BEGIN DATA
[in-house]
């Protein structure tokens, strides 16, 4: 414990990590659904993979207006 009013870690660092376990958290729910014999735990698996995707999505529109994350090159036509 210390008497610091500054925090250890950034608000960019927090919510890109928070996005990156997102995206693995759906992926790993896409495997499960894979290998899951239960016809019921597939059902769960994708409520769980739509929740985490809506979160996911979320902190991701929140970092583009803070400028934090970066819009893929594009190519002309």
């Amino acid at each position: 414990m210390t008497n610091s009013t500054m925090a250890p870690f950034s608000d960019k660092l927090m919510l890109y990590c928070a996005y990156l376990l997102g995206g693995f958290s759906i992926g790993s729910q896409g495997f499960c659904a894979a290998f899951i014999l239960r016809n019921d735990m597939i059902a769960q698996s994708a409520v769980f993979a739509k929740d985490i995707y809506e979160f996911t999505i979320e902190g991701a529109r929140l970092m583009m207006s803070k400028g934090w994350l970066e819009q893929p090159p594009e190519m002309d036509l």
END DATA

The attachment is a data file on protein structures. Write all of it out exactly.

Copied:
[in-house]
């Protein structure tokens, strides 16, 4: 414990990590659904993979207006 009013870690660092376990958290729910014999735990698996995707999505529109994350090159036509 210390008497610091500054925090250890950034608000960019927090919510890109928070996005990156997102995206693995759906992926790993896409495997499960894979290998899951239960016809019921597939059902769960994708409520769980739509929740985490809506979160996911979320902190991701929140970092583009803070400028934090970066819009893929594009190519002309």
């Amino acid at each position: 414990m210390t008497n610091s009013t500054m925090a250890p870690f950034s608000d960019k660092l927090m919510l890109y990590c928070a996005y990156l376990l997102g995206g693995f958290s759906i992926g790993s729910q896409g495997f499960c659904a894979a290998f899951i014999l239960r016809n019921d735990m597939i059902a769960q698996s994708a409520v769980f993979a739509k929740d985490i995707y809506e979160f996911t999505i979320e902190g991701a529109r929140l970092m583009m207006s803070k400028g934090w994350l970066e819009q893929p090159p594009e190519m002309d036509l």